The Complete Guide to Laminate vs Engineered Wood Flooring

By HomeAdvisor

Updated May 25, 2021

Left: © bradleyhebdon / iStock / Getty Images Plus / Getty images.
Right: © Tuomas Lehtinen / Moment / Getty images.

Is engineered hardwood the same as laminate? No, it’s not. While both are popular human-made flooring materials, there are significant differences. Engineered wood is topped with a veneer of real hardwood, so it’s hard to tell this flooring from solid hardwood. Laminate’s top layer is a printed photograph of wood so it doesn’t look as realistic, but it’s more affordable than engineered flooring and is available in a broader range of colors and prints.

Let’s explore the key differences between engineered hardwood and laminate.

On This Page

  1. What’s the Difference Between Engineered Hardwood and Laminate?
    1. Engineered Hardwood
    2. Laminate
  2. Engineered Hardwood vs. Laminate: Which is Better?
    1. Appearance
    2. Cost
    3. Maintenance
    4. Durability
    5. Installation/DIY
    6. Moisture
    7. Repair
    8. Environmental Impact
    9. Pets
    10. Radiant Heating
    11. Resale Value
  3. Which is Best for Your Home?
    1. Bathroom Flooring
    2. Kitchen Flooring
    3. Livingroom Flooring
  4. Engineered Wood vs. Laminate vs. Other Material Comparisons
    1. Hardwood
    2. Vinyl
  5. Top Engineered Hardwood and Laminate Flooring Brands

What’s the Difference Between Engineered Hardwood and Laminate?

Both materials are composites. They are made of multiple layers compressed and adhered to one another. Due to their construction, engineered wood is closer in size and density to solid hardwood, while laminate is much thinner, with an average thickness of around 12 mm or 0.47 inches.

Engineered Hardwood

Engineered hardwood is comprised of multiple thin base layers of high-density fiberboard, plywood, or unfinished hardwood. A hardwood veneer of up to 1/8” adheres to the topmost layer, then each plank receives layers of stains and sealants. It isn’t as prone to warping or moisture damage as solid wood and, unlike laminate floors, homeowners can refinish engineered wood a few times.


Laminate flooring isn’t entirely synthetic. It consists of a moisture-resistant, stabilizing base layer and a core of compressed layers of high-density fiberboard, often set in resin. A photographic layer sits on the top, and the planks receive a final coat of resin for added durability. The printed layer can look like wood, stone, tiles, pebbles or virtually anything else.

Because the top layer is only a print, laminate flooring isn’t a viable candidate for refinishing or repairing. Instead, you must replace each damaged plank.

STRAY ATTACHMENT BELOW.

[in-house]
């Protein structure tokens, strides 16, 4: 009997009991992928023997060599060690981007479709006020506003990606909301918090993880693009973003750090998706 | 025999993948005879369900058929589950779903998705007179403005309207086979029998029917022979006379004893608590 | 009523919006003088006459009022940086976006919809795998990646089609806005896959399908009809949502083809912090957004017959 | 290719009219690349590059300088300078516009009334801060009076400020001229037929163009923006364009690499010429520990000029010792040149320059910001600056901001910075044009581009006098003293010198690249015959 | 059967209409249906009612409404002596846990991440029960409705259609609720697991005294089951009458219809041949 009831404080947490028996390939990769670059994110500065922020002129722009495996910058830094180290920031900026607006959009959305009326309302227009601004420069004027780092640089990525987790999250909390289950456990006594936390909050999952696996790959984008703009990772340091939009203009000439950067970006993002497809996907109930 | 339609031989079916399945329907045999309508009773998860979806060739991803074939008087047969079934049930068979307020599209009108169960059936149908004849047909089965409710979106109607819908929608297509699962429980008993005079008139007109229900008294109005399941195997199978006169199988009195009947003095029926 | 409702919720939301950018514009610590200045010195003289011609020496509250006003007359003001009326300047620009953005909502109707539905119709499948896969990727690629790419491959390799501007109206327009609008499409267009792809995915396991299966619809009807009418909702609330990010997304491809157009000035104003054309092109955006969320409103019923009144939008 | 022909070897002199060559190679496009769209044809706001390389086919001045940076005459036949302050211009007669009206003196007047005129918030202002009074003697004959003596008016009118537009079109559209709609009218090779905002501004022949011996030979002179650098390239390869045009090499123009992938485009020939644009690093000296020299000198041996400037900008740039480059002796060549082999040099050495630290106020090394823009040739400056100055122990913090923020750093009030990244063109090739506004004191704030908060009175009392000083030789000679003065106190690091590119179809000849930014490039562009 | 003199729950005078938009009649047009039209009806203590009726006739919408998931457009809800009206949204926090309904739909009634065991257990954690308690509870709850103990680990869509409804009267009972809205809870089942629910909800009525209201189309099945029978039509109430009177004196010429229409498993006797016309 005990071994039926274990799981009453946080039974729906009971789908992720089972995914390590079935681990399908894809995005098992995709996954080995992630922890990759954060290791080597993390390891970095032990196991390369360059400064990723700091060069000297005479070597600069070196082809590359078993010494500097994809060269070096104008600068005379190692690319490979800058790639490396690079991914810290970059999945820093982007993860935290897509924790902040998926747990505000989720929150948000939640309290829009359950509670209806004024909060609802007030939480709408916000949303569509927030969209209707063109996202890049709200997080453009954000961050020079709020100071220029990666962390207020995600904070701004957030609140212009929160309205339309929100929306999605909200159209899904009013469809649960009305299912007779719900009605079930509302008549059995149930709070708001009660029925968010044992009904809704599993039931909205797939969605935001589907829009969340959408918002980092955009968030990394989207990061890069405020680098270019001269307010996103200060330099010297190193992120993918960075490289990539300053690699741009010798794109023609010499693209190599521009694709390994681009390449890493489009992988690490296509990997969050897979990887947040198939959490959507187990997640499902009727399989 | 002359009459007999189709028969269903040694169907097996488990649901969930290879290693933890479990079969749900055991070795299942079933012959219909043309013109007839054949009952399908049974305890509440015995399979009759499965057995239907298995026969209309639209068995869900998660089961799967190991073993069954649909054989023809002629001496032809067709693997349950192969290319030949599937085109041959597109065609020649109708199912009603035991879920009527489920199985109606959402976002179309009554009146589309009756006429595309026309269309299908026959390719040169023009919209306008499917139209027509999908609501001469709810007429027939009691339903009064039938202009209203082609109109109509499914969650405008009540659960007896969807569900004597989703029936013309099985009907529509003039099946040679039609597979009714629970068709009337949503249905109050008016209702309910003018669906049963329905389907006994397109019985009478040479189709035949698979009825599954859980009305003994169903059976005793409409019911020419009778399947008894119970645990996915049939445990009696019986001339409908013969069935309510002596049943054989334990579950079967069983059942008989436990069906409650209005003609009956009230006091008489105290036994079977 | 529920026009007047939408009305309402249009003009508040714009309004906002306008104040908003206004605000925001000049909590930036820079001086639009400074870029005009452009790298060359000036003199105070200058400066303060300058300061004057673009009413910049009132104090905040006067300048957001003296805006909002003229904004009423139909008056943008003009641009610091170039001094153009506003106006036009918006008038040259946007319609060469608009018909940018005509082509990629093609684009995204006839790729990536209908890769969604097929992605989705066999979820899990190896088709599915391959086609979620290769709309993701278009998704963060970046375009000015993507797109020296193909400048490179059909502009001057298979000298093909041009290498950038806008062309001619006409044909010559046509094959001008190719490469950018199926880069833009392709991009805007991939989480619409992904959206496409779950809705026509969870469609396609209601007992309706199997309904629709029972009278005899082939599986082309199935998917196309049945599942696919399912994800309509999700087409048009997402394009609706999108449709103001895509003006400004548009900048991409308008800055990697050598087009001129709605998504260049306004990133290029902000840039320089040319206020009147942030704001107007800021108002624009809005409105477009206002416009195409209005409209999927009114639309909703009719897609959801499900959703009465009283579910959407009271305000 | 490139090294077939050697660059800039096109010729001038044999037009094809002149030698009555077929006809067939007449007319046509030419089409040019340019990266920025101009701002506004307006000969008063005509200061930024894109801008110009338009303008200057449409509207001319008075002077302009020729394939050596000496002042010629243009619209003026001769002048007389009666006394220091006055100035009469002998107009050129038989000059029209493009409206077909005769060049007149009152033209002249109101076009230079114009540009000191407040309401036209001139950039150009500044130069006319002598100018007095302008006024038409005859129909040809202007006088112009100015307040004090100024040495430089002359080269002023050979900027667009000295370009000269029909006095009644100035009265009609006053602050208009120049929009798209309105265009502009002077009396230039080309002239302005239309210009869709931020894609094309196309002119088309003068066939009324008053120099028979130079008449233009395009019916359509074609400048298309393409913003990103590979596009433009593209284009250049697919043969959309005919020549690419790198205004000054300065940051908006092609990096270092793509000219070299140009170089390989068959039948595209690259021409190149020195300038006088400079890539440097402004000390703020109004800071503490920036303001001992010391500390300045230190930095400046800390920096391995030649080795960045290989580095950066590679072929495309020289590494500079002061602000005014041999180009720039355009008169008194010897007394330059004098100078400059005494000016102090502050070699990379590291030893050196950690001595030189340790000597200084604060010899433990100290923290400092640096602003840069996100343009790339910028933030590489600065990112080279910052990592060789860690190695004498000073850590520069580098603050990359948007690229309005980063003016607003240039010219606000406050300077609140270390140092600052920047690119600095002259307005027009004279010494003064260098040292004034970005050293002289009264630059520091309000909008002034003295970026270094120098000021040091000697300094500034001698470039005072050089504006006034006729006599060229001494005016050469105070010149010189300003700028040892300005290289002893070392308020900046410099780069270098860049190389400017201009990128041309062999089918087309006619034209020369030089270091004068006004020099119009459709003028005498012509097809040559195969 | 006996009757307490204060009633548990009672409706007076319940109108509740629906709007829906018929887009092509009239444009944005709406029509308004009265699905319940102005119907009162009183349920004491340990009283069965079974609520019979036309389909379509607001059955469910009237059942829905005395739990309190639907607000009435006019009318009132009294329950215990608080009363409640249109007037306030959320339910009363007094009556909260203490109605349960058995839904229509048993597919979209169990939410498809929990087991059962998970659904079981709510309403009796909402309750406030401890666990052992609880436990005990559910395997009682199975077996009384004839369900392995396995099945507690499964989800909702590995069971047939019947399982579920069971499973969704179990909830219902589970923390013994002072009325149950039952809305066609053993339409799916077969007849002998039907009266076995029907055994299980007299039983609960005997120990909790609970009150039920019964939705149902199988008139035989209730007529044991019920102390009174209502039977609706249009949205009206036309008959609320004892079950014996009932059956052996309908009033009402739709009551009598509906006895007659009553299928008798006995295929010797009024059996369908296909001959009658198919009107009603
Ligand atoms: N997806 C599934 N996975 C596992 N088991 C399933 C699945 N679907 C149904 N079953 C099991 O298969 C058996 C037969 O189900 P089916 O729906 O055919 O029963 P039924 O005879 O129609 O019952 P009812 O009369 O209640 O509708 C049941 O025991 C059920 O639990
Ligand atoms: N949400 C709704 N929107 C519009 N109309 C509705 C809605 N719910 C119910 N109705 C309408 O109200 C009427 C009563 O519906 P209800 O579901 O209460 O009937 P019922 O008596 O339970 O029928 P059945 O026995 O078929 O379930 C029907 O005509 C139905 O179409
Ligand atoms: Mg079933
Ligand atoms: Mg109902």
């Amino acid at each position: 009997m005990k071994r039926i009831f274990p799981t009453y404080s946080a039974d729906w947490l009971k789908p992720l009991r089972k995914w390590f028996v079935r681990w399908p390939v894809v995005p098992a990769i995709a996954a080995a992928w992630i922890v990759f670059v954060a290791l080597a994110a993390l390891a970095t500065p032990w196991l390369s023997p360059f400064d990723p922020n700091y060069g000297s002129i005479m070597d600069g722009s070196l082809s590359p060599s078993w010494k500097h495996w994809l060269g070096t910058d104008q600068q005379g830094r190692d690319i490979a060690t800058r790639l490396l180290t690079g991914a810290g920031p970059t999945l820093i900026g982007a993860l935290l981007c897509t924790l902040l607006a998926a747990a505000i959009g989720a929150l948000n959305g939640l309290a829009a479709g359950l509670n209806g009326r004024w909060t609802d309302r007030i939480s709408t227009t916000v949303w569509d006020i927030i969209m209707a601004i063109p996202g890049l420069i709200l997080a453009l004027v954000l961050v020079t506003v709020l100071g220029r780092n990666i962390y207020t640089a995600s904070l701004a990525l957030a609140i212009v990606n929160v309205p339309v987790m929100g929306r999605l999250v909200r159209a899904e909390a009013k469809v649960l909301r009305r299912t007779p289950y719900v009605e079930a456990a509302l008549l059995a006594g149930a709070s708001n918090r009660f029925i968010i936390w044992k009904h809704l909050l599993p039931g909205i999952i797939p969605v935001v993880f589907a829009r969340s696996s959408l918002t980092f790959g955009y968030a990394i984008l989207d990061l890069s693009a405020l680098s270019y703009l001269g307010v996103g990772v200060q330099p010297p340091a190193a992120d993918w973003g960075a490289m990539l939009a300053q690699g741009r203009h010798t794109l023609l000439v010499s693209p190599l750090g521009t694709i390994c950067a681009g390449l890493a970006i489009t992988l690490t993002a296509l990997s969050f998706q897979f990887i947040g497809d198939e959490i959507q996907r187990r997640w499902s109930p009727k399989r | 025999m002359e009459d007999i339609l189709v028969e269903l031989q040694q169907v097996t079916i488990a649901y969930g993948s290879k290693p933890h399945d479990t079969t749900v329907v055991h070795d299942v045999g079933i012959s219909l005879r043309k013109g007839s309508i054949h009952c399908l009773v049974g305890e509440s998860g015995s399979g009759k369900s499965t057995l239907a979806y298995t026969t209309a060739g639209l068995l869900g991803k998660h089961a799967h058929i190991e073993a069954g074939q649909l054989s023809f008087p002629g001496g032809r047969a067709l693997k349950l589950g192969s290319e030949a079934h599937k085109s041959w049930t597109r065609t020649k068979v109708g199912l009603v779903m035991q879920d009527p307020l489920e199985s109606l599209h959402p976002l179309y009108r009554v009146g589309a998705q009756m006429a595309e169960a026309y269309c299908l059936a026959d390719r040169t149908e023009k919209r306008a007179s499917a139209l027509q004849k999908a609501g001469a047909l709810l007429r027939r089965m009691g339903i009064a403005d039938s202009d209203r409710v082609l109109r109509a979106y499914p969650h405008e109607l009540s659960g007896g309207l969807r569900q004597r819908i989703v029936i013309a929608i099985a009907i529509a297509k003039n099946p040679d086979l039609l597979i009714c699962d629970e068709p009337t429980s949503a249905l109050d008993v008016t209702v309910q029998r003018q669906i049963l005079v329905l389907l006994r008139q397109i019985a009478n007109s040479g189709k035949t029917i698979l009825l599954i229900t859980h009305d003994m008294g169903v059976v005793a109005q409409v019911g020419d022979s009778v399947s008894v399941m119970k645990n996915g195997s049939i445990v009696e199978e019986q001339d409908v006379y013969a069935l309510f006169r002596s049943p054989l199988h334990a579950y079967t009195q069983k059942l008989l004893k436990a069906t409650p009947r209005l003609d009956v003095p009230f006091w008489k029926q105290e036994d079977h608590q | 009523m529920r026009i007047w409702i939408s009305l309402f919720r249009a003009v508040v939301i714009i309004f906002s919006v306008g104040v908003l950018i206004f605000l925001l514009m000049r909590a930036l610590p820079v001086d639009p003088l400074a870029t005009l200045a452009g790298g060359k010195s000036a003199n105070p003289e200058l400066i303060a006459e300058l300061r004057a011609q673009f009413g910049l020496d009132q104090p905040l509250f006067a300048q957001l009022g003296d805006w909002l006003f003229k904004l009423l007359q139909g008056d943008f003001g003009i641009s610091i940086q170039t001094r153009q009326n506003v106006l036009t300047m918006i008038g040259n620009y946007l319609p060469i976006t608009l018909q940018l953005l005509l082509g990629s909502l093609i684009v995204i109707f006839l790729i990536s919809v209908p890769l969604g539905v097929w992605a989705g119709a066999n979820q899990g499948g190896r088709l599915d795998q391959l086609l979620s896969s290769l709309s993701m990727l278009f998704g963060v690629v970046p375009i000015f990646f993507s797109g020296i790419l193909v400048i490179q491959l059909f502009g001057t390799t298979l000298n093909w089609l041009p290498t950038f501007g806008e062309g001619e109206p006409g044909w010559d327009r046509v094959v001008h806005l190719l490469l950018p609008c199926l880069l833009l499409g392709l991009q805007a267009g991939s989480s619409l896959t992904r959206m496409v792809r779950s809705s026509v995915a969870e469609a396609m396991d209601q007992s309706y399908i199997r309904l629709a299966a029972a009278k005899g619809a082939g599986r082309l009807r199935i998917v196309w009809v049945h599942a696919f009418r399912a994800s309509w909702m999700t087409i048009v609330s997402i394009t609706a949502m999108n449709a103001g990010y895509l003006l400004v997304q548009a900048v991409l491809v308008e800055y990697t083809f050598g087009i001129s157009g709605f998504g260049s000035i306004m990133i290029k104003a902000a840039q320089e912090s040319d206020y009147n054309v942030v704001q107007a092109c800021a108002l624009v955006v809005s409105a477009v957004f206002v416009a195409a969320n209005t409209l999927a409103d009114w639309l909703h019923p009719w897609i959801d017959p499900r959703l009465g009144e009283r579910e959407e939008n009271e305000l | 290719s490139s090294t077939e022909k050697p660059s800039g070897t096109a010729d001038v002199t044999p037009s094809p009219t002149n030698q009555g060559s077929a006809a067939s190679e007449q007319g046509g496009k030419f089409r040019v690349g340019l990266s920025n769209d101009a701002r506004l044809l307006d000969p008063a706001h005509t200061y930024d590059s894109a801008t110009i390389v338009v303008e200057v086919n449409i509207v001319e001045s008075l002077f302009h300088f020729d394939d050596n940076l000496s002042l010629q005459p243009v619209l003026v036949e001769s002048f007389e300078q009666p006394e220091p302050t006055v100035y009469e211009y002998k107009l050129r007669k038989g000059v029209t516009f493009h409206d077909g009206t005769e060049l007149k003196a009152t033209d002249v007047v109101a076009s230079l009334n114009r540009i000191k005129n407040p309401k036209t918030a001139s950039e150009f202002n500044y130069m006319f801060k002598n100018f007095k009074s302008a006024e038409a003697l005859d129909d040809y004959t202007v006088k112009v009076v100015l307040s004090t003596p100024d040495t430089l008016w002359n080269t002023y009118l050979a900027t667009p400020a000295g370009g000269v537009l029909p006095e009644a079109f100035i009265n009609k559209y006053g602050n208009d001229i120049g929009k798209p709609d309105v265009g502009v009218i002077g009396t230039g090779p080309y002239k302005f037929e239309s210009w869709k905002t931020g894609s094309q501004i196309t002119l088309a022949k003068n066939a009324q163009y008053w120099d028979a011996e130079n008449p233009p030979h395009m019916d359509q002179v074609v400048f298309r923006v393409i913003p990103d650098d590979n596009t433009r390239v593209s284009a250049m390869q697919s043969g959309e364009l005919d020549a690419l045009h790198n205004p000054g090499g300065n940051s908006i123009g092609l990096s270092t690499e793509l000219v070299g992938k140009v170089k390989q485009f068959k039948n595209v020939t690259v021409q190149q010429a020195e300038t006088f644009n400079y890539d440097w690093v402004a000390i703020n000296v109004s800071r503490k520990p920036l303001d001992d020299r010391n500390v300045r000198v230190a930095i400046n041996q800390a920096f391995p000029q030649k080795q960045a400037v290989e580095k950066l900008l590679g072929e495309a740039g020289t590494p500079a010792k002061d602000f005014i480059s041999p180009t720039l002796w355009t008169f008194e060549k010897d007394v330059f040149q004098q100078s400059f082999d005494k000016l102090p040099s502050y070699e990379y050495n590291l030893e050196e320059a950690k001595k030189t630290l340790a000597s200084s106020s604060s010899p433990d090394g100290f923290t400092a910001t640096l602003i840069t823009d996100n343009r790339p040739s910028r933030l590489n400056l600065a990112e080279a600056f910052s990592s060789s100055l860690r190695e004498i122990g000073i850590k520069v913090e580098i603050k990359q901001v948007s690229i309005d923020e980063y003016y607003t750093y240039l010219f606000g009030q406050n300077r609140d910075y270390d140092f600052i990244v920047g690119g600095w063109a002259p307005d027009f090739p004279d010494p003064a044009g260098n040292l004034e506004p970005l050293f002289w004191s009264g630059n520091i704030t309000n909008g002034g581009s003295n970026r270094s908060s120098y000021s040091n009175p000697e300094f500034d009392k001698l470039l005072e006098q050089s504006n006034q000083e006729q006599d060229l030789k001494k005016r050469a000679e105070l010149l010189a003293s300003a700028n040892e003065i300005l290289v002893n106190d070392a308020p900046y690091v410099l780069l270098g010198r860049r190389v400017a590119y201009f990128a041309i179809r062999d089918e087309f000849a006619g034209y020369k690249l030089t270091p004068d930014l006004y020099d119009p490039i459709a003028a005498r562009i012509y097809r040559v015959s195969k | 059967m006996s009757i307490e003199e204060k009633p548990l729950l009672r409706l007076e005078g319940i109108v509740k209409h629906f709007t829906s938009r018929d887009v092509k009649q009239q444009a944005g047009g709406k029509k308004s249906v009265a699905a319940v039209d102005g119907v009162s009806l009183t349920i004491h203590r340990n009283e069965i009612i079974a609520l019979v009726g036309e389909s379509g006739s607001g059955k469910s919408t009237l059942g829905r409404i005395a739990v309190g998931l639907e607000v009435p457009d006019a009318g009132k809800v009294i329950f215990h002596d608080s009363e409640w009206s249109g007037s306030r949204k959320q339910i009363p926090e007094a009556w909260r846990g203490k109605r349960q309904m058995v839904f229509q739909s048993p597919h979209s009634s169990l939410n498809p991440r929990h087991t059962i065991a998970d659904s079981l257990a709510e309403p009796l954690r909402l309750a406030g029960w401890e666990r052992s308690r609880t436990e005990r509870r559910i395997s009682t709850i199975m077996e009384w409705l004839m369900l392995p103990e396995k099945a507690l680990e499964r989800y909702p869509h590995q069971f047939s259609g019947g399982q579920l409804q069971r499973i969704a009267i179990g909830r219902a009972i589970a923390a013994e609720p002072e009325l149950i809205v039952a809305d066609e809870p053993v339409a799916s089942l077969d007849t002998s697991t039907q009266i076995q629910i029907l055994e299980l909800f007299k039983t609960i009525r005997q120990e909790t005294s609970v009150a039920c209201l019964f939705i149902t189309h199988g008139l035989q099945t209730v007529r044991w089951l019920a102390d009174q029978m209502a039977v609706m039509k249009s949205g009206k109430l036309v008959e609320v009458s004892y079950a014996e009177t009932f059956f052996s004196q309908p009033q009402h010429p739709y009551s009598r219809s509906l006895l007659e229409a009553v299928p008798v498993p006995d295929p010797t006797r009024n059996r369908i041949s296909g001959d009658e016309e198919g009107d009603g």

Engineered Hardwood vs. Laminate: Which Is Better?

Laminate is Best for… Engineered Wood is Best For…
Cost Appearance
DIY Installation Resale Value
Dog & Cat Owners The Environment
Durability Repairs
Maintenance Moisture Resistance
Radiant Heating Radiant Heating
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Whichever room you’re installing flooring in, laminate and engineered flooring are both viable options, although each has characteristics that make it better suited to specific applications. Laminate, for example, is inexpensive, easy to clean and a good option for dog and cat owners. Engineered wood, on the other hand, is moisture-resistant, compatible with under-floor heating and can increase the resale value of a property.


The Best Appearance: Hardwood

Appearance is a key factor in material choice. However much you’re investing, you want to love the final product.

Engineered Hardwood


  • Almost impossible to tell apart from hardwood
  • Exotic wood species are less expensive because the veneer is thinner than solid hardwood


  • Requires regular cleaning and maintenance to prevent dullness



  • Can mimic any species of hardwood
  • Appearance getting closer to hardwood due to improvements in manufacturing


  • Looks artificial due to high-gloss appearance


Cheapest Initial Outlay: Laminate

Your initial outlay obviously influences your material choice. However, you should also account for ongoing costs. For example, laminate is cheaper per square foot initially, but engineered flooring can withstand several rounds of refinishing, whereas laminate must be replaced if it gets worn or damaged. Long-term, engineered planks are likely to be a better value.

Engineered Hardwood: